In light of increasing human populations that need an increasing amount of natural resources each year, safeguarding the region’s biodiversity is a major challenge. One of the best ways to meet this challenge is to designate protected areas—regions where human activities are regulated or, at times, even prohibited by law.
Protecting existing wild populations in their natural ecosystems not only protects ecological communities and interactions, but also natural processes and ecosystem services.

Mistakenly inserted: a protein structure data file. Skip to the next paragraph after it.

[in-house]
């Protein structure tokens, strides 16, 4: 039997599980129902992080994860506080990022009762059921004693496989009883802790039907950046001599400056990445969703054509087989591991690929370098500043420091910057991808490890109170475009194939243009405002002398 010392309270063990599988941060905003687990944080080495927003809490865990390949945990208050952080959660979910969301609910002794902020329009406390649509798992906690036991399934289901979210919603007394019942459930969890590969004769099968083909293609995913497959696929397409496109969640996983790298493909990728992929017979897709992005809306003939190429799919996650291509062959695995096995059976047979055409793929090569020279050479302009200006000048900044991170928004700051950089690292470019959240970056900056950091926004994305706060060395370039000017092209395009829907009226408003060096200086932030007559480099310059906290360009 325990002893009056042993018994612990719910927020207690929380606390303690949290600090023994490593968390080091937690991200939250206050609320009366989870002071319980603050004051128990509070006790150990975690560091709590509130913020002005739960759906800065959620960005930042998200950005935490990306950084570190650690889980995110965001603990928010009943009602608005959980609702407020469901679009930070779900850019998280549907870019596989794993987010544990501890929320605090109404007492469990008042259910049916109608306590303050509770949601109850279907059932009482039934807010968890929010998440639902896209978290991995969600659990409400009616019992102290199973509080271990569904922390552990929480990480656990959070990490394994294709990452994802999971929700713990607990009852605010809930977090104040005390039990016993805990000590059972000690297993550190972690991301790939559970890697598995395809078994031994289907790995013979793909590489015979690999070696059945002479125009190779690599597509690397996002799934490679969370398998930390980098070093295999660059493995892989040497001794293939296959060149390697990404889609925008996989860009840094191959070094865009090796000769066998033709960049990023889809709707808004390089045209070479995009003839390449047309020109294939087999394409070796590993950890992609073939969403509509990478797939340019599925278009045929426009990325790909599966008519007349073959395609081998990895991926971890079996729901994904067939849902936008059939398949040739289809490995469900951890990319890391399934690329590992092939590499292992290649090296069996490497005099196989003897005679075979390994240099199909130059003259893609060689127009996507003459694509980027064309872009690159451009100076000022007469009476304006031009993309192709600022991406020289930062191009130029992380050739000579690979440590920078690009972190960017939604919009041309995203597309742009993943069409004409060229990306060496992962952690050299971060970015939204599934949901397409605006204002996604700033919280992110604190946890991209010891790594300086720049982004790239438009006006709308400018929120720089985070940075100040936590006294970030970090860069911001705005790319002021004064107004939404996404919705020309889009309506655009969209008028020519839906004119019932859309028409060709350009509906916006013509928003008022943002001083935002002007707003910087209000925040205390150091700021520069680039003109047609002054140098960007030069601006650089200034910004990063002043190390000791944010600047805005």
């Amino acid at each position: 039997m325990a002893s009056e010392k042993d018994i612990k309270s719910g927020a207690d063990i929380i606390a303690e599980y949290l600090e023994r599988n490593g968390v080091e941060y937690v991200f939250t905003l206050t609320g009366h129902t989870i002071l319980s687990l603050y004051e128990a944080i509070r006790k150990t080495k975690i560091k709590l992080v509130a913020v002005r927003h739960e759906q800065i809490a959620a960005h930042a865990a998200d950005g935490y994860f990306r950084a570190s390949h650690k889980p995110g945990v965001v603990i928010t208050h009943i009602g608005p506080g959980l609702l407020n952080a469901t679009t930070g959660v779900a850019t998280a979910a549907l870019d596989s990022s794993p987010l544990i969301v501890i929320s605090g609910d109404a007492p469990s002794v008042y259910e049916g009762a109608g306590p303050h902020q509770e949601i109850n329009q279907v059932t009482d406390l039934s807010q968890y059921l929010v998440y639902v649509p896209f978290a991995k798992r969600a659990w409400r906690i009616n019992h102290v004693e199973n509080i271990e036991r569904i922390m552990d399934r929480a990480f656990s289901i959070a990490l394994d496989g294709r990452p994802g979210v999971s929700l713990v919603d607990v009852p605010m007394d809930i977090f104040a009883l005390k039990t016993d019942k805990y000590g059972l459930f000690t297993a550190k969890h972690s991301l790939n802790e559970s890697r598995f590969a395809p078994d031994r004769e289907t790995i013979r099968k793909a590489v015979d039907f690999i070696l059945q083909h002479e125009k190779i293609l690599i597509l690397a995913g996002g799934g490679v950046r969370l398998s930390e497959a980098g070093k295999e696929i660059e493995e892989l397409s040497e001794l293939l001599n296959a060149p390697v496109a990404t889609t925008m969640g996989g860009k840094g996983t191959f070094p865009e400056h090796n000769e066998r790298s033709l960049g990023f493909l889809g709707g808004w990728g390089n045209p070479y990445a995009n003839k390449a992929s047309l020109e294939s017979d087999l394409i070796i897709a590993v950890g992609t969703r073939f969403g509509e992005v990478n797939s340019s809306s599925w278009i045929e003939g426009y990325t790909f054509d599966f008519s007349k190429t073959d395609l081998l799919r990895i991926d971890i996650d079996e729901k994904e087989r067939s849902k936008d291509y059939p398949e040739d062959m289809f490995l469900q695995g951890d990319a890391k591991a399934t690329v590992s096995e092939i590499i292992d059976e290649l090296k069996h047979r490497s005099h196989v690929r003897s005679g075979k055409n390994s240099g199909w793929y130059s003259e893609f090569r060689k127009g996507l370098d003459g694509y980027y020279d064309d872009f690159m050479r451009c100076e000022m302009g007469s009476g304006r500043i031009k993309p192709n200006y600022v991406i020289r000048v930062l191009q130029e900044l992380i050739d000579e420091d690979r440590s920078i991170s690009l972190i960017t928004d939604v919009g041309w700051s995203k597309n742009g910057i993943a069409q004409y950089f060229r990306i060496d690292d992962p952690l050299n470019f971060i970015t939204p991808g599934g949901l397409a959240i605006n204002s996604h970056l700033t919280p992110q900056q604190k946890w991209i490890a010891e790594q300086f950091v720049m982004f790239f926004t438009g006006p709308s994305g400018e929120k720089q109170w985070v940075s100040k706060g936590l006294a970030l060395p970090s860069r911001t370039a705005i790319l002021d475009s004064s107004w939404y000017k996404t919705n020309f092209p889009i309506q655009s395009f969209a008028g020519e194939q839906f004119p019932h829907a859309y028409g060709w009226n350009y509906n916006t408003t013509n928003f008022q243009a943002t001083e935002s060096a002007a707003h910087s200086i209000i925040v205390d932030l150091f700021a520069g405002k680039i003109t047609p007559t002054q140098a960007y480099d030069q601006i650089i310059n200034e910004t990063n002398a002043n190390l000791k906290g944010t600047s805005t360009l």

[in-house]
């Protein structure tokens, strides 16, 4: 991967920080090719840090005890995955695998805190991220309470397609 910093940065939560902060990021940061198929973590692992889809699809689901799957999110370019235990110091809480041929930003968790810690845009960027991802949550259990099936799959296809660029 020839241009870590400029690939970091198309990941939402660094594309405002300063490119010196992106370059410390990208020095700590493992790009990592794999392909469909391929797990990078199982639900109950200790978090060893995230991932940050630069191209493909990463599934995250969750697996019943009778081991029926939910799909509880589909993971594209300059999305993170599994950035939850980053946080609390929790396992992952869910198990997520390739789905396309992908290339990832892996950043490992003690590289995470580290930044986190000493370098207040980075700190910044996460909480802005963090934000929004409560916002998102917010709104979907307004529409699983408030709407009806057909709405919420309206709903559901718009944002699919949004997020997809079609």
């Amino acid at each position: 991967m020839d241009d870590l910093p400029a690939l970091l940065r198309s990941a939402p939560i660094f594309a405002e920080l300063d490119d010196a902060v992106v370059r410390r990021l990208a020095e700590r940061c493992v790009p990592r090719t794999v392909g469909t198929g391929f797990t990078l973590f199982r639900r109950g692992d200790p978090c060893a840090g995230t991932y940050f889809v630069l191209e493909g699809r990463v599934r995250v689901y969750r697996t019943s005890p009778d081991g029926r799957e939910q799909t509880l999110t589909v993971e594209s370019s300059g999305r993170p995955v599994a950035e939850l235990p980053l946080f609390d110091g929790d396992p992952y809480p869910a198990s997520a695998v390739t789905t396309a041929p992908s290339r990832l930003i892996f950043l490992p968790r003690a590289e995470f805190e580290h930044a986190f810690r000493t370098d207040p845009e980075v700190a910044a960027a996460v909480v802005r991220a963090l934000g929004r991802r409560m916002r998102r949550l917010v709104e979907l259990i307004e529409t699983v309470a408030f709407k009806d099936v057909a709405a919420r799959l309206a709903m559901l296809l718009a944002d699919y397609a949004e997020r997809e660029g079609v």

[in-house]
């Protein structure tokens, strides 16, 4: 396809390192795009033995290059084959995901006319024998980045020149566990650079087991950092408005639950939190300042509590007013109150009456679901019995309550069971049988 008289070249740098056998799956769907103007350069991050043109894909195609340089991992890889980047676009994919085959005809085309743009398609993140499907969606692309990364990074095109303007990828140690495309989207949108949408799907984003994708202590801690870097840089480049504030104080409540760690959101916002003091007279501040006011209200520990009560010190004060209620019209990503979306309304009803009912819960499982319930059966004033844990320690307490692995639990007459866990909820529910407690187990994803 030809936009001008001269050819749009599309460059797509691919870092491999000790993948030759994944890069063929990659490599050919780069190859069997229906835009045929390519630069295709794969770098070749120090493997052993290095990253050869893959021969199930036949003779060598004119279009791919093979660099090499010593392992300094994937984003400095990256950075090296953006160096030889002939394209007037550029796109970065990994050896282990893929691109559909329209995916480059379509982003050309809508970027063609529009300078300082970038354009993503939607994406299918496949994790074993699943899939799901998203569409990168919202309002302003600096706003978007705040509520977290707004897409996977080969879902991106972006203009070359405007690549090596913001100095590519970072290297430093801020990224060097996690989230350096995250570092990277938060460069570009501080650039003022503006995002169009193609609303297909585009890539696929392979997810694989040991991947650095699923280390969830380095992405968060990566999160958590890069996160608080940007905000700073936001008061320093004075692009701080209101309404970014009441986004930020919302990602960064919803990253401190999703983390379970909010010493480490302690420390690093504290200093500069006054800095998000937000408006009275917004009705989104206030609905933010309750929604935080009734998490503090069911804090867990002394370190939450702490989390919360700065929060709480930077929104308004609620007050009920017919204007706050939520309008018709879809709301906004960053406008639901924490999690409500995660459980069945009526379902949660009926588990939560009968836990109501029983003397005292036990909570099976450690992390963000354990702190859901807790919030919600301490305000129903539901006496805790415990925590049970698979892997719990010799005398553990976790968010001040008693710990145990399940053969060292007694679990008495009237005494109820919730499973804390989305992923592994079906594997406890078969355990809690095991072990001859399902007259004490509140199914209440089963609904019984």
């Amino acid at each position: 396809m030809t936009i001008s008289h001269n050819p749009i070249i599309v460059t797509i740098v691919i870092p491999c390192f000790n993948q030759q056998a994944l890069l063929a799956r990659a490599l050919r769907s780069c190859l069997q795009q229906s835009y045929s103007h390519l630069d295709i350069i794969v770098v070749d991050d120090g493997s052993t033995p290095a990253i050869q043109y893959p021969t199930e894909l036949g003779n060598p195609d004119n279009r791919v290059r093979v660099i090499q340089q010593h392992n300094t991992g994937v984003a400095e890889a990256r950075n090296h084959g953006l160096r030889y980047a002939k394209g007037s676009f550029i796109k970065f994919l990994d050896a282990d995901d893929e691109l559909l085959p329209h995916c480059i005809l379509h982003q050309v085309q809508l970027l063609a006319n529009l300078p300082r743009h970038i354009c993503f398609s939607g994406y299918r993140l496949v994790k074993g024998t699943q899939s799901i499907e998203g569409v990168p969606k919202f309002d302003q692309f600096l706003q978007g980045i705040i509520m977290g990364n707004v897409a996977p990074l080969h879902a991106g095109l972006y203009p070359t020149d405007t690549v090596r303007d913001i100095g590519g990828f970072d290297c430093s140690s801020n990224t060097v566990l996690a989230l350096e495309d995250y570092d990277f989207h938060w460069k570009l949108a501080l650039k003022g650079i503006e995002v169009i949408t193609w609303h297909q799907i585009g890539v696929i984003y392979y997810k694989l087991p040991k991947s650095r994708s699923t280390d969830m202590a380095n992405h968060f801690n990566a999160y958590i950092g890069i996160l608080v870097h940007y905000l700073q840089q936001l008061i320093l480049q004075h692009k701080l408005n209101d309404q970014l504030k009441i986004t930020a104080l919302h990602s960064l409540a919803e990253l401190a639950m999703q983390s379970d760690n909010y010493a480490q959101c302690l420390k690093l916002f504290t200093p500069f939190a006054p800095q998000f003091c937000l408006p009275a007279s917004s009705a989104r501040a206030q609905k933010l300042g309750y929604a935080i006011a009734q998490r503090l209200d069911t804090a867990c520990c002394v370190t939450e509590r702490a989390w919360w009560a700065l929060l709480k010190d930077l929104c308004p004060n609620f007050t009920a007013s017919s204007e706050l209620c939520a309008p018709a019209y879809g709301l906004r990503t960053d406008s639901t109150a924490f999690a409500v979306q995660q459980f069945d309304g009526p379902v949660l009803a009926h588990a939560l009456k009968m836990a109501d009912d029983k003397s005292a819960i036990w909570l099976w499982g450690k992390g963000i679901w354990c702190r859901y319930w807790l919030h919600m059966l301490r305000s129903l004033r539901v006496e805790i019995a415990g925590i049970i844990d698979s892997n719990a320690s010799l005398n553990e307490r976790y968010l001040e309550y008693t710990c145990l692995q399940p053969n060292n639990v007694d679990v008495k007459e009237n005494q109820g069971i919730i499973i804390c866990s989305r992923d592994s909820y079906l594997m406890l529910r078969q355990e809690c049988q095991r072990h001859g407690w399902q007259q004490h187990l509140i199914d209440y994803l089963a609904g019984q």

Biodiversity conservation is most effective when we maintain healthy, functioning, and intact ecosystems. Although it is true that many species and populations live outside protected areas, and some wildlife populations (Craigie et al., 2010) and natural communities (Lindsey et al., 2014) are declining even when protected, well-managed protected areas continue to be the most effective method to safeguard biodiversity (Brooks et al., 2009; Ihwagi et al., 2015). Illustrating the point, a global meta-analysis found that wildlife populations are 15% larger and species richness is 11% higher inside protected areas compared to populations directly outside (Gray et al., 2016). Studies have also shown how wildlife in protected areas are more resilient to climate change (Beale et al., 2013a), because habitat loss and fragmentation occur at four times their respective rates outside protected areas relative to inside them (see also Potapov et al., 2017). Consequently, until such a time that we can live more sustainably on unprotected lands, protected areas will remain an important cornerstone in our efforts to protect biodiversity. But how do we know what or where to protect, how much to protect, or how to effectively manage a protected area?